Which area of Spain is it typical?
- Autonomous region: Galicia
Galician orujo is a spirit with great character and an intense, delicate, harmonious flavour which is deeply rooted in Galician culture and folklore. It is also the basis for the famous traditional "queimada" mulled drink which often goes alongside the ritual known as 'conxuro'.
The spirit is obtained by distilling the grape waste, that is to say the skins and other solid remains obtained from winemaking with grapes produced in Galicia. Colourless and transparent (or slightly amber in the case of aged orujo) and with an intense, fine flavour and great character, it has a high alcoholic content, which must exceed a minimum of 37.5% by volume.
- Type of product: Others
- Season: All year round.
- Origin: Both the distillation of the skins and the maturing of the resulting spirit must be carried out within the geographical area of the 'Orujo de Galicia" Specific Designation. Within this area, there are nine sub-areas for producing orujo, coinciding with the Designations of Origin of the Galician wines or with traditional wine-producing counties (Ribeiro, Valdeorras, Rías Baixas, Ribeira Sacra, Val do Miño-Orense, Val do Monterrei, Betanzos, Ulla and Portomarín).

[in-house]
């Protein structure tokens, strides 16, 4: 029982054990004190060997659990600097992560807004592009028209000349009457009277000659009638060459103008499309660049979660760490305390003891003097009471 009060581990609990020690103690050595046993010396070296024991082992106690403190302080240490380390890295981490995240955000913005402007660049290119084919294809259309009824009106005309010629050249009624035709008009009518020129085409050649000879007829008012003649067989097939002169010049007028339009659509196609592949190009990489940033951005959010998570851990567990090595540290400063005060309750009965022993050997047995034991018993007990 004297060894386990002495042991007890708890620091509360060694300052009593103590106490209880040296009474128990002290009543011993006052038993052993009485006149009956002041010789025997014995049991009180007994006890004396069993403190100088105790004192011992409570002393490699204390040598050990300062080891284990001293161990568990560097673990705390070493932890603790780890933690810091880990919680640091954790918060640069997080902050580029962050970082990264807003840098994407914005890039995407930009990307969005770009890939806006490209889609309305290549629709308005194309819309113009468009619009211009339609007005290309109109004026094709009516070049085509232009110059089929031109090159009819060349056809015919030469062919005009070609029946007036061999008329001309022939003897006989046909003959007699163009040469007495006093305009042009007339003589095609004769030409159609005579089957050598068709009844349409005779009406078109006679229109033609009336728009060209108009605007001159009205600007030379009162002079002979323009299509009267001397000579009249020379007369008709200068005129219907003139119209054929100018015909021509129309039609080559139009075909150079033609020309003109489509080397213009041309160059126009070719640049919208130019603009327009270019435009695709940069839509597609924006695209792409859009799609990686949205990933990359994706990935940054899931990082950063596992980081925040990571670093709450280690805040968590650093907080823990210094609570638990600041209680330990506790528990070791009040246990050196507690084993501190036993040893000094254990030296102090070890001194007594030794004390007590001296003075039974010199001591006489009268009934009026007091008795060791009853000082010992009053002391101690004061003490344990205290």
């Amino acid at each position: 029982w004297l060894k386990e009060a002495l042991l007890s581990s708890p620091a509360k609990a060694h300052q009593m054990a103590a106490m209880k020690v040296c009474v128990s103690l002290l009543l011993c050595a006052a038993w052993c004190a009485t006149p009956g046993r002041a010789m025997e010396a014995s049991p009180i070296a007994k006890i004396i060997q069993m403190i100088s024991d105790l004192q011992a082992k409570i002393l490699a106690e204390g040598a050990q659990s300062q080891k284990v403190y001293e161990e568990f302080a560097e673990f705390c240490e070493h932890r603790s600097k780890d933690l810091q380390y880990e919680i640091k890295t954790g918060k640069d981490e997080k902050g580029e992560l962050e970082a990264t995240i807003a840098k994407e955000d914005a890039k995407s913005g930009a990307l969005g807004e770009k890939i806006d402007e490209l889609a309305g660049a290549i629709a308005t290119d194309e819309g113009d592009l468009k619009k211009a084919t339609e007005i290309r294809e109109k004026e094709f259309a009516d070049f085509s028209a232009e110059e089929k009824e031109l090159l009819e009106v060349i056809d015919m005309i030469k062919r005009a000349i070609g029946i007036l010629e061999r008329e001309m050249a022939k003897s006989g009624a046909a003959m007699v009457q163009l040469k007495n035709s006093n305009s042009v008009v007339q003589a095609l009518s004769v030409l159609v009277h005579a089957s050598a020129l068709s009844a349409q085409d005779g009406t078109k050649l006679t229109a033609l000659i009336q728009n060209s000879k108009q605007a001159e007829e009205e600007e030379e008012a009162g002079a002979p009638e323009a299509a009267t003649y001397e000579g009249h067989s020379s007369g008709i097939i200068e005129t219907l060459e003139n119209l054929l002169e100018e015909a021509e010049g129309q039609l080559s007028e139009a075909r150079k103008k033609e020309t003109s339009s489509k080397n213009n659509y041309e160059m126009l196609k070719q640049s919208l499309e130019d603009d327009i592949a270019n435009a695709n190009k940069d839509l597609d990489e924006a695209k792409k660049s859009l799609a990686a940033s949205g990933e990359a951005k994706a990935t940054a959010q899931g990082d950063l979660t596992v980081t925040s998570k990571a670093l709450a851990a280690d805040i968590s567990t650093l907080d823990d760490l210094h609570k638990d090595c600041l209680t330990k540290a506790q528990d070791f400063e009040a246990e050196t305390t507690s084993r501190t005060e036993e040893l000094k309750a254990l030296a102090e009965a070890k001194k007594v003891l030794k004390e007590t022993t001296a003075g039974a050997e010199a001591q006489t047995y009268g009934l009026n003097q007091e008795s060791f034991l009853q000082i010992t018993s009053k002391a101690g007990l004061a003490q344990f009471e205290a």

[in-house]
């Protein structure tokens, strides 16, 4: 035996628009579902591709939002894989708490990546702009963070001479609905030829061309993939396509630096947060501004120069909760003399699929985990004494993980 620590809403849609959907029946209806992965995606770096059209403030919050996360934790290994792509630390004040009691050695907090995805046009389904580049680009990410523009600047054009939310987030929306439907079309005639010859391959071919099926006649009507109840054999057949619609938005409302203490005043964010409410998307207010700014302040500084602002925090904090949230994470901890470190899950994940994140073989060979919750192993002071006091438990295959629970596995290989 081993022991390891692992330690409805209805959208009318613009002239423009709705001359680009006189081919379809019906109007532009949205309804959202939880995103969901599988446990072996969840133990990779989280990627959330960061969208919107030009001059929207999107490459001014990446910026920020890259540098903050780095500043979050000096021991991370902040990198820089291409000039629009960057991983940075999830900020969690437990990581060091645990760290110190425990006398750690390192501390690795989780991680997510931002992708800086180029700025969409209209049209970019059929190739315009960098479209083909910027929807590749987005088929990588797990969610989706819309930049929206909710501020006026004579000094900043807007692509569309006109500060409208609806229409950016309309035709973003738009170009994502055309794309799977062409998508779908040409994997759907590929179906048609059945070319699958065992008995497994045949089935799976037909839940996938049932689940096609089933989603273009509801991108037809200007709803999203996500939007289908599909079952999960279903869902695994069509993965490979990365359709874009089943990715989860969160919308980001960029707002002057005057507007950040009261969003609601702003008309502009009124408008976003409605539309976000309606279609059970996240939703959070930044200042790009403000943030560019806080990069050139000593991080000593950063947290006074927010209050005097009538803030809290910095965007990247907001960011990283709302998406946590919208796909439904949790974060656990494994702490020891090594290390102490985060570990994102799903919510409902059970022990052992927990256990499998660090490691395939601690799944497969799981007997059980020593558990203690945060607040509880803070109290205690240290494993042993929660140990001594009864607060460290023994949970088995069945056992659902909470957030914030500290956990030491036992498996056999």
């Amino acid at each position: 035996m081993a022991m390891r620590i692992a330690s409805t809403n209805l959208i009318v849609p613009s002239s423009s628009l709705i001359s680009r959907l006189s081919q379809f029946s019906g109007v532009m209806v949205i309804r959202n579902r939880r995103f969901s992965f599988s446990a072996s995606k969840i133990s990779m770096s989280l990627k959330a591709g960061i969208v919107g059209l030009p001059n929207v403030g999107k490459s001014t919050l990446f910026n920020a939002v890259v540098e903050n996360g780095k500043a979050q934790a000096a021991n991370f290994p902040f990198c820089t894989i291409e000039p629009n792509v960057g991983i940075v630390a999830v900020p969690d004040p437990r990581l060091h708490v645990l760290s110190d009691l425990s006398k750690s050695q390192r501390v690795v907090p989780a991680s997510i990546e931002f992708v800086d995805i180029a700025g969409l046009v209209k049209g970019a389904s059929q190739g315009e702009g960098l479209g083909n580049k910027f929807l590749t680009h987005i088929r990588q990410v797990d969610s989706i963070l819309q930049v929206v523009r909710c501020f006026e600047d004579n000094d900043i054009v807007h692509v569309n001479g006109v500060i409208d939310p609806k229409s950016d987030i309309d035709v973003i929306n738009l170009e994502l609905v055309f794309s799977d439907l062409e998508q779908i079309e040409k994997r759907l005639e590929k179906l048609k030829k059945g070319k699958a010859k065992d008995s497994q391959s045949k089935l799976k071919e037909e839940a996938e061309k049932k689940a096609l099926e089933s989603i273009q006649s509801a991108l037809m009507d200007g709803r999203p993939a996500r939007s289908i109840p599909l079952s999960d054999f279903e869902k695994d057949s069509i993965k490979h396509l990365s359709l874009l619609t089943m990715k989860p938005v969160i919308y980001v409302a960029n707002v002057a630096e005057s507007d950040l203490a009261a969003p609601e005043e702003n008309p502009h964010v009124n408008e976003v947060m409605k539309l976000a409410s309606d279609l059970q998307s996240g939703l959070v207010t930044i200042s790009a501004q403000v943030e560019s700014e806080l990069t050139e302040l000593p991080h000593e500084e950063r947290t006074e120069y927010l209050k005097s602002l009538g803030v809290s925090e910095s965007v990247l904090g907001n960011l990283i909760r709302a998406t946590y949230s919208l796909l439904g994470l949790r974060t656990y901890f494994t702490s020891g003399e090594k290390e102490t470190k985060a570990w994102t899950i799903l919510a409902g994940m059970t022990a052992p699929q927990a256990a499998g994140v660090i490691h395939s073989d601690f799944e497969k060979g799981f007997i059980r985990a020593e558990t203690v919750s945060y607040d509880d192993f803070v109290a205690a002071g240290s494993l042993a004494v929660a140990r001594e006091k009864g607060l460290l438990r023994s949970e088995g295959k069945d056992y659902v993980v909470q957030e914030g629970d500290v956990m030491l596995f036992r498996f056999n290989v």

- Varieties: The products included in the Specific Denomination are orujo spirit and aged orujo spirit, which is matured in oak barrels for at least a year.
- Comments: Rich in sugar.